Oh, one more thing: I have a set of nice, real, professional brushes from Nu Skin (one of my fabulous gifts and prizes from winning Miss Utah). 

I'm still using them, and happy with them, and it's been 12 years. As luck would have it my dad's cousin is one of the big-wigs at Nu Skin, and he scored me an extra set of them. I keep them, still bubble-wrapped, waiting for the day that these current brushes are done. I take good care of them though, so I don't think I'll need the new brushes for a few more years. I love using real brushes instead of included applicators for my blush and shadow and powder. I think they are worth the investment, and I just feel so fancy using professional stuff. My favorite brush, by far, is the eyeliner brush. I use a powder for eyeliner instead of a pencil, and I love the soft look you get from powder---plus it has to be so much better for my eyelids than rubbing a pencil along them every day.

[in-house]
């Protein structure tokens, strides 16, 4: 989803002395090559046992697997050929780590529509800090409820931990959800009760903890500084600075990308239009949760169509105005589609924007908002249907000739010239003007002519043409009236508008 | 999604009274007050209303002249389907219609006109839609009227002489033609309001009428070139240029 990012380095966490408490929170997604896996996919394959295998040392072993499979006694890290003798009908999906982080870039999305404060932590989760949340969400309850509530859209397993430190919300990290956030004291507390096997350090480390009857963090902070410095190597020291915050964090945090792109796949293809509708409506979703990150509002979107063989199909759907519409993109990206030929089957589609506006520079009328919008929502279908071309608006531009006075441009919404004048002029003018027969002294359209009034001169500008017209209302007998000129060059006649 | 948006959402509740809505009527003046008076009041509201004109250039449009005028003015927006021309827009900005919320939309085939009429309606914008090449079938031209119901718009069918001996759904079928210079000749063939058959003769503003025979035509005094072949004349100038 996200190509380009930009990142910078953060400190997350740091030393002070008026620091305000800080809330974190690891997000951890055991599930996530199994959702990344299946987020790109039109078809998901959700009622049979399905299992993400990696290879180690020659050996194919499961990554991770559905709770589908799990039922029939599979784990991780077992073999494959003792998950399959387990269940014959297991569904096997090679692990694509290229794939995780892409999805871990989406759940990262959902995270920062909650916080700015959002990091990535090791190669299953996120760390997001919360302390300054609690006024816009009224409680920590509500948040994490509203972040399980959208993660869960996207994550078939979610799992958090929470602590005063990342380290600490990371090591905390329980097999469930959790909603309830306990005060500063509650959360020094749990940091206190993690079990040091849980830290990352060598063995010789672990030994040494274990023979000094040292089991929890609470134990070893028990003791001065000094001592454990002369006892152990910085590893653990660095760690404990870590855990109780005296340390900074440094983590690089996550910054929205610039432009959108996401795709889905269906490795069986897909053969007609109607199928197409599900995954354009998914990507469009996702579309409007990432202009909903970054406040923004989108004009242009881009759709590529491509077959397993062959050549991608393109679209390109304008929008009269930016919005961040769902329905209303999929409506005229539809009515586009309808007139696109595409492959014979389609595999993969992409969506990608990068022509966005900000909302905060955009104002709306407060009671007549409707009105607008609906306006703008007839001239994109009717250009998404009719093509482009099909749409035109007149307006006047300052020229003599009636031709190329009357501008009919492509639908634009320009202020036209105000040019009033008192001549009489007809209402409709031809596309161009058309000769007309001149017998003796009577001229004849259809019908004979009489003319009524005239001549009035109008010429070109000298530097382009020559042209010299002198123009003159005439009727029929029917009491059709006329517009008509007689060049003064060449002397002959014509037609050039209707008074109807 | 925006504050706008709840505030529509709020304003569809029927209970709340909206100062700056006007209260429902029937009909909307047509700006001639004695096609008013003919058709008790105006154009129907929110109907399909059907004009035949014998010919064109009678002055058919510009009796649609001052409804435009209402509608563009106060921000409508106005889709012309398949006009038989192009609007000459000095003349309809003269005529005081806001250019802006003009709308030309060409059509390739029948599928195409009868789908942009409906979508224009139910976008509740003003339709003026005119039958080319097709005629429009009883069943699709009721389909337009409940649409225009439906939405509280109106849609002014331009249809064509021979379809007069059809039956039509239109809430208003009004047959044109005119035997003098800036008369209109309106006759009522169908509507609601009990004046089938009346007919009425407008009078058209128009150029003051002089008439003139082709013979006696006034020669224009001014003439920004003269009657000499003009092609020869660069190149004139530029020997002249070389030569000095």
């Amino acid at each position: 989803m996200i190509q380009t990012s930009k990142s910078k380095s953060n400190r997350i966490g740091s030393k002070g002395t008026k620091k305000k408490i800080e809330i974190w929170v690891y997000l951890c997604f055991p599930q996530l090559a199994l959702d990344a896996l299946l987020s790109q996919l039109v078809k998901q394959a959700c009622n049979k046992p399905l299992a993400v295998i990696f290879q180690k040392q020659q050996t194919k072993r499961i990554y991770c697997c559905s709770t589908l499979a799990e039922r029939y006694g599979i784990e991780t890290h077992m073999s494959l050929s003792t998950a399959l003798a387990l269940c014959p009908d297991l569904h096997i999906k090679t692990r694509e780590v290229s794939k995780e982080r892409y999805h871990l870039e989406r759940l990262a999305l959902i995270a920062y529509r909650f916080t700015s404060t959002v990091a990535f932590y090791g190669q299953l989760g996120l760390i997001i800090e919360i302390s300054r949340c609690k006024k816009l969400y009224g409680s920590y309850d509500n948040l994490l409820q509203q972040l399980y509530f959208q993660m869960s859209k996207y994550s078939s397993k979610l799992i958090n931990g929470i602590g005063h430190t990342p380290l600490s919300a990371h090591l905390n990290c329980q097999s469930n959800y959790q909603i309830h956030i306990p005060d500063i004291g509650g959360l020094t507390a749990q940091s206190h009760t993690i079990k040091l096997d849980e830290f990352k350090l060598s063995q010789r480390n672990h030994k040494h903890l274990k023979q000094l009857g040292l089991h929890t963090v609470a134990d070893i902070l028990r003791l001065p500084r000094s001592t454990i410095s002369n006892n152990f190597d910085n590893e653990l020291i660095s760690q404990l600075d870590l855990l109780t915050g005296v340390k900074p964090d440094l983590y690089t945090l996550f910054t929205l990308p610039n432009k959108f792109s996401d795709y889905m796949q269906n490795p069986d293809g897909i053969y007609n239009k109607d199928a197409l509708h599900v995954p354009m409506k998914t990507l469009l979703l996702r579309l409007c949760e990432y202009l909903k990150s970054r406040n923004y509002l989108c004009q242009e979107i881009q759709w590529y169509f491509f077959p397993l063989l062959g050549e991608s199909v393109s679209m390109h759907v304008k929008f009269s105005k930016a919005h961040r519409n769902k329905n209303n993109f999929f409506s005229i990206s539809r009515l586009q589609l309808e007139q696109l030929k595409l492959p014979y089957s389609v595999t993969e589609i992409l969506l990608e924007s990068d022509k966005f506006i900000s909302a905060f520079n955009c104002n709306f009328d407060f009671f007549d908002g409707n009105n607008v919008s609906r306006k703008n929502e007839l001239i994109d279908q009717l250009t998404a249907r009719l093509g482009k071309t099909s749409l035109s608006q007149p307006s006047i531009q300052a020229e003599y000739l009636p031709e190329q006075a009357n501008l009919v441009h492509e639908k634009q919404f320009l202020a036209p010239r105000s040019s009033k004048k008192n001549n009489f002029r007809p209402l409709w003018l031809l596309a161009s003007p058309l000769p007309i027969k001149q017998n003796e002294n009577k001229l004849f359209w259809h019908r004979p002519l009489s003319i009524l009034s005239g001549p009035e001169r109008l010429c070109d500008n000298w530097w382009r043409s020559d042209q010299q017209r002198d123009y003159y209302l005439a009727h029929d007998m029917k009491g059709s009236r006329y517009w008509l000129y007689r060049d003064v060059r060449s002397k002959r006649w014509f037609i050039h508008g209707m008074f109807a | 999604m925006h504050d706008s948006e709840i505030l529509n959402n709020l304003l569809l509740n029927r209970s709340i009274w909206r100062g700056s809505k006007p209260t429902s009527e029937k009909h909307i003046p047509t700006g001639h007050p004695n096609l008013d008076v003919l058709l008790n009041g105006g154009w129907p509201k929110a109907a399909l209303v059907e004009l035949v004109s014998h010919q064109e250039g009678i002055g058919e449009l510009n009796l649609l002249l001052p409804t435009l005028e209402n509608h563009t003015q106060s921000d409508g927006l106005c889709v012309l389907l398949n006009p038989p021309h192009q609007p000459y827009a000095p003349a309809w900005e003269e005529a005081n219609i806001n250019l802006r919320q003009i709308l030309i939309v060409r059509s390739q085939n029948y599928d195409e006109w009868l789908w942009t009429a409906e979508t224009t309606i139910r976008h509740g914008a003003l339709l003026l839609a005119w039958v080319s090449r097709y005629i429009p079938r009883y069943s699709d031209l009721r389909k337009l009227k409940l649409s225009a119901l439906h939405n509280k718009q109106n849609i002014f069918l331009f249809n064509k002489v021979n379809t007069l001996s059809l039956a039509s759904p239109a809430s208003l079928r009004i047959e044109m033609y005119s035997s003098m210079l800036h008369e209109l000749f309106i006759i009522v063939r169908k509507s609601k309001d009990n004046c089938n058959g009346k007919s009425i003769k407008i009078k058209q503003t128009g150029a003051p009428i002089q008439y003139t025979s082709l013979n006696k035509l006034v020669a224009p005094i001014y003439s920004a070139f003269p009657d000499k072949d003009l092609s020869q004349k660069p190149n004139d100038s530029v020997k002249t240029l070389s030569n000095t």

I need to make myself buy AND USE a night cream now. From recommendations on facebook, it looks like Olay's Regenerist Cream or the Equate knock-off is the way to go. In the past I've loved the night cream that has come to me in my Lancome gift, but that's probably more than $10. I'll be picking this up at my next (daily) Walmart trip:

Do you have any favorites to share with me?

Oh, and where were my kids when I was typing this? Super busy with a couple of these:

Thursday, May 3, 2012


Yesterday Kyle was cleaning up his bedroom. Claire and I were cleaning the bathroom right next to his room. He came into the bathroom with a huge red mark around his neck, barely able to talk. He reports that he was trying to clean his window. He either jumped from the sill onto his bed or from his bed to the floor (it's hard to get a 4-year-old to correctly provide a detailed story). Either way, somehow he ended up with the cord from his blinds around his neck. He has rope burns and a raspy voice to prove it.